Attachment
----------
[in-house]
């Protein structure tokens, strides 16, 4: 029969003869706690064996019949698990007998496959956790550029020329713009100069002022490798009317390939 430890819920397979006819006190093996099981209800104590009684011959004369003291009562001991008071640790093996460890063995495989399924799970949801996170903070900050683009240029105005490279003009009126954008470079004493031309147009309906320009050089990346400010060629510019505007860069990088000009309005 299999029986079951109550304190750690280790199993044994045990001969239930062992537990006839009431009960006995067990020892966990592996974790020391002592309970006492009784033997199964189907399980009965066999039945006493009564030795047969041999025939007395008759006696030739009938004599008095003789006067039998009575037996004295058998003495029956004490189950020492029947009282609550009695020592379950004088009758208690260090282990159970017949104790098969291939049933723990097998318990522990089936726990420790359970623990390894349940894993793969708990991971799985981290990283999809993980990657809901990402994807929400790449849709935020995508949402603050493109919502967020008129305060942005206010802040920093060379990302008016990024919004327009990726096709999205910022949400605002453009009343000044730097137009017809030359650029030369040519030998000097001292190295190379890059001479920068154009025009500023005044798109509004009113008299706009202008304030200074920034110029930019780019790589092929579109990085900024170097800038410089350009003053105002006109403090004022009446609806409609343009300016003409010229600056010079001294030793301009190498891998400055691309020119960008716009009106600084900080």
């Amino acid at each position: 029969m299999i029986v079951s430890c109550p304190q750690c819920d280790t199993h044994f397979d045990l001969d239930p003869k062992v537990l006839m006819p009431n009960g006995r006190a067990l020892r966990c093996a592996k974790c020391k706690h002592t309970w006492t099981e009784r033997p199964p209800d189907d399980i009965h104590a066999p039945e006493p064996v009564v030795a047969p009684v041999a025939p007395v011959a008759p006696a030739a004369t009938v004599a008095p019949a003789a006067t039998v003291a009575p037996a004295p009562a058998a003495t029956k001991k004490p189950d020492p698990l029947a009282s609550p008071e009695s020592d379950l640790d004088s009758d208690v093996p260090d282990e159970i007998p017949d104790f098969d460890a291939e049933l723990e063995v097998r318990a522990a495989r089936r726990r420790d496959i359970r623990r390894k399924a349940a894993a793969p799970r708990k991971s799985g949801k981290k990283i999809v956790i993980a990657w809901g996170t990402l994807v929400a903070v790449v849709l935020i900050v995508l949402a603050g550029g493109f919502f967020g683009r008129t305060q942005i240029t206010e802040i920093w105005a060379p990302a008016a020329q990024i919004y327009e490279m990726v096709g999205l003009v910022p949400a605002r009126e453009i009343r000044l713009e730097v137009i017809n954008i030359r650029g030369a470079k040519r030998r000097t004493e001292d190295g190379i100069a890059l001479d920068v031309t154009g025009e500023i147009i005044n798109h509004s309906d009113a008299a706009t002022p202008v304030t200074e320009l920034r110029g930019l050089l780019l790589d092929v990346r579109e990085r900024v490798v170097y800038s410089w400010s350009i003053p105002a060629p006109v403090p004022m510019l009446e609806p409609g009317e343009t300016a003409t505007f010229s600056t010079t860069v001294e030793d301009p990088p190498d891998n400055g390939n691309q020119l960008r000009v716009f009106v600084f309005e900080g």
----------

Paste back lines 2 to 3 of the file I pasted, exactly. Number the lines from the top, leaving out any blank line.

């Protein structure tokens, strides 16, 4: 029969003869706690064996019949698990007998496959956790550029020329713009100069002022490798009317390939 430890819920397979006819006190093996099981209800104590009684011959004369003291009562001991008071640790093996460890063995495989399924799970949801996170903070900050683009240029105005490279003009009126954008470079004493031309147009309906320009050089990346400010060629510019505007860069990088000009309005 299999029986079951109550304190750690280790199993044994045990001969239930062992537990006839009431009960006995067990020892966990592996974790020391002592309970006492009784033997199964189907399980009965066999039945006493009564030795047969041999025939007395008759006696030739009938004599008095003789006067039998009575037996004295058998003495029956004490189950020492029947009282609550009695020592379950004088009758208690260090282990159970017949104790098969291939049933723990097998318990522990089936726990420790359970623990390894349940894993793969708990991971799985981290990283999809993980990657809901990402994807929400790449849709935020995508949402603050493109919502967020008129305060942005206010802040920093060379990302008016990024919004327009990726096709999205910022949400605002453009009343000044730097137009017809030359650029030369040519030998000097001292190295190379890059001479920068154009025009500023005044798109509004009113008299706009202008304030200074920034110029930019780019790589092929579109990085900024170097800038410089350009003053105002006109403090004022009446609806409609343009300016003409010229600056010079001294030793301009190498891998400055691309020119960008716009009106600084900080």
């Amino acid at each position: 029969m299999i029986v079951s430890c109550p304190q750690c819920d280790t199993h044994f397979d045990l001969d239930p003869k062992v537990l006839m006819p009431n009960g006995r006190a067990l020892r966990c093996a592996k974790c020391k706690h002592t309970w006492t099981e009784r033997p199964p209800d189907d399980i009965h104590a066999p039945e006493p064996v009564v030795a047969p009684v041999a025939p007395v011959a008759p006696a030739a004369t009938v004599a008095p019949a003789a006067t039998v003291a009575p037996a004295p009562a058998a003495t029956k001991k004490p189950d020492p698990l029947a009282s609550p008071e009695s020592d379950l640790d004088s009758d208690v093996p260090d282990e159970i007998p017949d104790f098969d460890a291939e049933l723990e063995v097998r318990a522990a495989r089936r726990r420790d496959i359970r623990r390894k399924a349940a894993a793969p799970r708990k991971s799985g949801k981290k990283i999809v956790i993980a990657w809901g996170t990402l994807v929400a903070v790449v849709l935020i900050v995508l949402a603050g550029g493109f919502f967020g683009r008129t305060q942005i240029t206010e802040i920093w105005a060379p990302a008016a020329q990024i919004y327009e490279m990726v096709g999205l003009v910022p949400a605002r009126e453009i009343r000044l713009e730097v137009i017809n954008i030359r650029g030369a470079k040519r030998r000097t004493e001292d190295g190379i100069a890059l001479d920068v031309t154009g025009e500023i147009i005044n798109h509004s309906d009113a008299a706009t002022p202008v304030t200074e320009l920034r110029g930019l050089l780019l790589d092929v990346r579109e990085r900024v490798v170097y800038s410089w400010s350009i003053p105002a060629p006109v403090p004022m510019l009446e609806p409609g009317e343009t300016a003409t505007f010229s600056t010079t860069v001294e030793d301009p990088p190498d891998n400055g390939n691309q020119l960008r000009v716009f009106v600084f309005e900080g």